mDNS normally uses UTF-8.
mDNS exclusively uses UTF-8.
As a practical matter, this
likely means special-purpose name resolution software for DNS-SD.
This reads as if it’s talking about some hypothetical future. This
special-purpose name resolution software is already used for service discovery,
and has been since Mac OS X 10.2 in 2002. This special-purpose name resolution
software, and its APIs, is on Apple products, Microsoft Windows, Linux, and
Android. So, again, this text is describing a non-problem. It’s like text
warning against using JPEG as an image format in 2017, because JPEG images
require “special-purpose JPEG image decoding software”, at a time when all
major platforms have had JPEG image decoding software for many years.
DNS-SD implementations ought somehow to identify the <Domain> portion of
the Service Instance Name and treat it subject to IDNA2008 in case the
domain is to be queried from the global DNS. In the event that the
<Domain> portion of the Service Instance Name fails to resolve, it is
acceptable to substitute labels with plain UTF-8, starting at the
lowest label in the DNS tree and working toward the root. This
approach differs from the rule for resolution published in [RFC6763],
because it privileges IDNA2008-compatible labels over UTF-8 labels.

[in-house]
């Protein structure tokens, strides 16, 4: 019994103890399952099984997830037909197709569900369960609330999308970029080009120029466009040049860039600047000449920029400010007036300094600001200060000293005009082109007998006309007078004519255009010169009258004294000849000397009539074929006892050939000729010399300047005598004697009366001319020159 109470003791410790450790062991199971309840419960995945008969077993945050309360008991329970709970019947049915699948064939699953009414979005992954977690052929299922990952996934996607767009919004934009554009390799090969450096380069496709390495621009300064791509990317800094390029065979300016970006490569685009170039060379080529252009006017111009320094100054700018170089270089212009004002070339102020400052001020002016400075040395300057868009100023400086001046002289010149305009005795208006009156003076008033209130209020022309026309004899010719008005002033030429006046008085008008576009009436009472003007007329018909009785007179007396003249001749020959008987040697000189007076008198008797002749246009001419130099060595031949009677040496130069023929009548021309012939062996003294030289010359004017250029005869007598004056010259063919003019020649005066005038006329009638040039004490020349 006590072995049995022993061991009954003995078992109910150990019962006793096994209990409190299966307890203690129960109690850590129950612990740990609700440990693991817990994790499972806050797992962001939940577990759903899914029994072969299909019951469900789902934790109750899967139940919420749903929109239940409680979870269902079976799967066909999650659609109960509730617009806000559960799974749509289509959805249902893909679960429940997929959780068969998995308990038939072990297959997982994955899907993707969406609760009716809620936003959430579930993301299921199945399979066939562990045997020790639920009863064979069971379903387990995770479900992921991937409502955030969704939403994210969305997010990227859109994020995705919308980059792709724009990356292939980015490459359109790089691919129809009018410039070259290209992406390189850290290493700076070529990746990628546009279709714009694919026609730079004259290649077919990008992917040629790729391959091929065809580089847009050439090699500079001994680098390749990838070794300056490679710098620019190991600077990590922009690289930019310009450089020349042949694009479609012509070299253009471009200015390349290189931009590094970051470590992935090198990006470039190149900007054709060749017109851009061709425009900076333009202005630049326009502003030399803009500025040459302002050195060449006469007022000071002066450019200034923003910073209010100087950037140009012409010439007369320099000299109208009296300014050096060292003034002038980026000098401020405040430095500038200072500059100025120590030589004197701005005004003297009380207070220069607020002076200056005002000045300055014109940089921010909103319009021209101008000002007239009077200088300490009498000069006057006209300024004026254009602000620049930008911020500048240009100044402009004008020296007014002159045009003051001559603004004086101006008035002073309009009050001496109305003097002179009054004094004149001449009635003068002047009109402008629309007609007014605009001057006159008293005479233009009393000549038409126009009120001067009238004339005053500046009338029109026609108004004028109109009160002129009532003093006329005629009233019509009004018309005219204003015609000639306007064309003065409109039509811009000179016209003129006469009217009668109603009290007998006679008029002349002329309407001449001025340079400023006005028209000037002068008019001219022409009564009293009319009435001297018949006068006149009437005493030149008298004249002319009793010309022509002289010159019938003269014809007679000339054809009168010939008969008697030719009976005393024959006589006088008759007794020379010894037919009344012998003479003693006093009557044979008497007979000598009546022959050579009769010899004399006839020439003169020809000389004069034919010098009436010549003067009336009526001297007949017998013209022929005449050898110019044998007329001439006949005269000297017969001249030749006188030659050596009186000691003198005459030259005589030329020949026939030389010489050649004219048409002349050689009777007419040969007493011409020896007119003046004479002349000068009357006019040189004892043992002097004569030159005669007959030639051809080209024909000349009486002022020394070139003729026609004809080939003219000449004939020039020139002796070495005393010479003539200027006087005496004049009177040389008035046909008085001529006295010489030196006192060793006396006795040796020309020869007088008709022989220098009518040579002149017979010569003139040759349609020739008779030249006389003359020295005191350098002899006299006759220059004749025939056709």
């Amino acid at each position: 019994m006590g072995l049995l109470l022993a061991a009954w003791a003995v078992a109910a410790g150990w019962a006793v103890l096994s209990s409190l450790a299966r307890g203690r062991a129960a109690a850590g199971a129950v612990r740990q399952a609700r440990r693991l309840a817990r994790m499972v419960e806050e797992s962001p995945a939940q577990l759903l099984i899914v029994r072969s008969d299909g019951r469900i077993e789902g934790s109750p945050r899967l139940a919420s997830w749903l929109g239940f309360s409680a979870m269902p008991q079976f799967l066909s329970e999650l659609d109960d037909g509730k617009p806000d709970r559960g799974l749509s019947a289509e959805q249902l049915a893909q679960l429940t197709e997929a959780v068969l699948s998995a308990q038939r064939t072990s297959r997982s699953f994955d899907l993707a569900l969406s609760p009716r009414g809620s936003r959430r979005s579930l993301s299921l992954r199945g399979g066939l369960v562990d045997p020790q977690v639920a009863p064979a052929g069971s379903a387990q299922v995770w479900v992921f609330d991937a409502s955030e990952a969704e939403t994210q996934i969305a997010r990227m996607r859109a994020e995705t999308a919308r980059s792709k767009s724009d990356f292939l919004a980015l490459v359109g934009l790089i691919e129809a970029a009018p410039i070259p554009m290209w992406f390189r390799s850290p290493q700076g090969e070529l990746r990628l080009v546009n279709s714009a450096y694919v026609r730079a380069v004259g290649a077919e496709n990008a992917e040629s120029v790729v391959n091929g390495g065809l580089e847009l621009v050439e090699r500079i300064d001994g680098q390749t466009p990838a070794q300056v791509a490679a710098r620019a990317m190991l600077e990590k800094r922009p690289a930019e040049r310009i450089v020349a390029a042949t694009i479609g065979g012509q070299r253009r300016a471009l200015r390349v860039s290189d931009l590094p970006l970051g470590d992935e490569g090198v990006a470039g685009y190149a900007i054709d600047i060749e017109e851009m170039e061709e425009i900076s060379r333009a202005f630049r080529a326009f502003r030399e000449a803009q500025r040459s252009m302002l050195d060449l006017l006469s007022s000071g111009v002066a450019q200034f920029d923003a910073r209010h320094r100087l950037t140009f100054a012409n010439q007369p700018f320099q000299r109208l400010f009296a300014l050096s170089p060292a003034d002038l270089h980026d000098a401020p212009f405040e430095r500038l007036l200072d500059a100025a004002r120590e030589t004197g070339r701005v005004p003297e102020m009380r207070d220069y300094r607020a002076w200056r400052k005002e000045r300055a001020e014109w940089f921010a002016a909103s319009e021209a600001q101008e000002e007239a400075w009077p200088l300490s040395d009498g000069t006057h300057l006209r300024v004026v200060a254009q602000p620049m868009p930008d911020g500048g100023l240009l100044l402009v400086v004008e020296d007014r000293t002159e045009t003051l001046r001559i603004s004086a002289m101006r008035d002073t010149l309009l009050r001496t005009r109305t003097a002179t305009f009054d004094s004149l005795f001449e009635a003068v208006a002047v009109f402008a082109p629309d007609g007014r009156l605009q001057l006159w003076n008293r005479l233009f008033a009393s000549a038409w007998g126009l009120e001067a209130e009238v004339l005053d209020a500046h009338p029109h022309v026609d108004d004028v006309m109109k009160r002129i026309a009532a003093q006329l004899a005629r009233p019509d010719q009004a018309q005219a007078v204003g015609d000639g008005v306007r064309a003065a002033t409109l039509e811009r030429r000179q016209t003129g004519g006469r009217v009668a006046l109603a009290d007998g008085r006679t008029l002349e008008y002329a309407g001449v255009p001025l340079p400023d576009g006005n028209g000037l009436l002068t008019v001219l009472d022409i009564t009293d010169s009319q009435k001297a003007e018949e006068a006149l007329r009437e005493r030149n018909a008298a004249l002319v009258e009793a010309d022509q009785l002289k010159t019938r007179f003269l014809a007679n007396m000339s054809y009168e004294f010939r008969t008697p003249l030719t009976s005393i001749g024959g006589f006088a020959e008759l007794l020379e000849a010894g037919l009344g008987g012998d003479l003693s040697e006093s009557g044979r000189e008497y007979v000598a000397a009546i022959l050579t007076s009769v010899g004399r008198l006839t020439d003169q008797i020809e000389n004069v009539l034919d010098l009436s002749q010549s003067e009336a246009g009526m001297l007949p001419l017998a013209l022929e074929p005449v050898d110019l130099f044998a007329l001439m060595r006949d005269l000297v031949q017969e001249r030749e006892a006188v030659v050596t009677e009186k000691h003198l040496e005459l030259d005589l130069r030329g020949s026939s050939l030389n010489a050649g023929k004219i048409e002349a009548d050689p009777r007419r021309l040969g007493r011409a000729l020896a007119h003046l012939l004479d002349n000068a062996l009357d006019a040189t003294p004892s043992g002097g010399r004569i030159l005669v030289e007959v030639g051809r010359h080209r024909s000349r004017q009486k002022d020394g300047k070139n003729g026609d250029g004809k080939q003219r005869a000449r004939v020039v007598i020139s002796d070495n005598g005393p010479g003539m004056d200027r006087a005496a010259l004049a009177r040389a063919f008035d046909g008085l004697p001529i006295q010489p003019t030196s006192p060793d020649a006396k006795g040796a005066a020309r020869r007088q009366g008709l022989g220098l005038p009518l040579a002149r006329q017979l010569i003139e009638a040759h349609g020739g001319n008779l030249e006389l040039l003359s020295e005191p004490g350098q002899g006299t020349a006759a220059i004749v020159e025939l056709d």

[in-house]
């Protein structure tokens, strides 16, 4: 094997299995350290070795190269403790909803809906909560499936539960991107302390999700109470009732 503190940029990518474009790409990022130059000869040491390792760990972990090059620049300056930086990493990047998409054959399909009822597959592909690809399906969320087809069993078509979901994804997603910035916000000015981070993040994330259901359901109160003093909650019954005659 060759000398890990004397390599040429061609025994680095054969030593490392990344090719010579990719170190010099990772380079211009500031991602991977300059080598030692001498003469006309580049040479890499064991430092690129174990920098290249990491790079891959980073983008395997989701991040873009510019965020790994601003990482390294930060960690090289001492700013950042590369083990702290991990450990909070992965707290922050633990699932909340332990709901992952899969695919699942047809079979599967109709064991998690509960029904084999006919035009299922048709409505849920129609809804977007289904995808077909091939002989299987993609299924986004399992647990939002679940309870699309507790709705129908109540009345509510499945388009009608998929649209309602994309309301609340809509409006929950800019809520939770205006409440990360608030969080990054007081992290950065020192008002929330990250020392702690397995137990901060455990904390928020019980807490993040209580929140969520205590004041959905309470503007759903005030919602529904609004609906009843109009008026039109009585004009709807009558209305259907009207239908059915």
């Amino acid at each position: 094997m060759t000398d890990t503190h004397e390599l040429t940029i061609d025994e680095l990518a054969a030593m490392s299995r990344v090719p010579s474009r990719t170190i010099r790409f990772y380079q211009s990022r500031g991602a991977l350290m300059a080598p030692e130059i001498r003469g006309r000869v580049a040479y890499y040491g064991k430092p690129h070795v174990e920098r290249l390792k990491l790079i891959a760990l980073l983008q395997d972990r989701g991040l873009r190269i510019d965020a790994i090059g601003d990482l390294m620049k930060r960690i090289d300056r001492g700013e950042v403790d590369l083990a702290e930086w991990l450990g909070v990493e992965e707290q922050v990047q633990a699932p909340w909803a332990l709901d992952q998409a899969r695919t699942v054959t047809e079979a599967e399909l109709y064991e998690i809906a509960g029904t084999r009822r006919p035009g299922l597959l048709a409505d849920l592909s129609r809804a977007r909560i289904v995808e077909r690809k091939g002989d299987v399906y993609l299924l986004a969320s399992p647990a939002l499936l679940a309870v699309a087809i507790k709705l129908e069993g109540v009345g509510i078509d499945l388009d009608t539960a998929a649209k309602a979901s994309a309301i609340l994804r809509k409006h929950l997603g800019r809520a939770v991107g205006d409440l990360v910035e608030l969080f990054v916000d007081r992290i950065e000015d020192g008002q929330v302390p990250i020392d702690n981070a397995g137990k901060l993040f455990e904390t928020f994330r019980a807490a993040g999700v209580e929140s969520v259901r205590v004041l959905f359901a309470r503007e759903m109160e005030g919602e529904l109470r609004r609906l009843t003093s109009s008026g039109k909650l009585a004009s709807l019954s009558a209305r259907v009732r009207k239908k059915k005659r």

If we want to recommend this change in behavior, I think this document is the
wrong place to do it.
RFC 6763 is a published Standards-Track specification. For good or bad, it went
though thorough lengthy review, and is a result of the IETF consensus process.
I think it’s confusing to have an Informational RFC that appears to update a
Standards-Track RFC. Should an implementer follow RFC 6763 because it’s a
Standards-Track specification and this document is merely Informational, and
doesn’t say, “Updates: RFC 6763”? Or should an implementer follow this document
because it’s newer and therefore is assumed to supersede any text found in
older Standards-Track RFCs?
RFC 6763 specifies an iterative algorithm that is implemented, and in use, and
appears to work. Overturning that specification should require careful scrutiny
and Standards-Track action. In 2017, does the IETF want to be encouraging
movement towards UTF-8 as the universal encoding for everything, or encouraging
continued diversification into “every protocol invents its own different
incompatible encoding for international text”?
The first of these is rejected because it represents a potentially
significant increase in DNS lookup traffic for no value.
I request removing the value judgement “for no value”.
The value of using UTF-8 is that it is both more compact and more expressive
An issue with the first of these is that it represents a potentially
significant increase in DNS lookup traffic.
it is unlikely that the UTF-8 version of the zone will be delegated from
This is circular logic. An administrator using a UTF-8 zone *will* make sure
that UTF-8 zone is accessible, or there’s no point having it. This could be
done by delegation, but need not be. Subdomains don’t have to be delegated --
subdomains can exist in a single zone. Not all subdomain boundaries need to be
zone cuts, and many are not.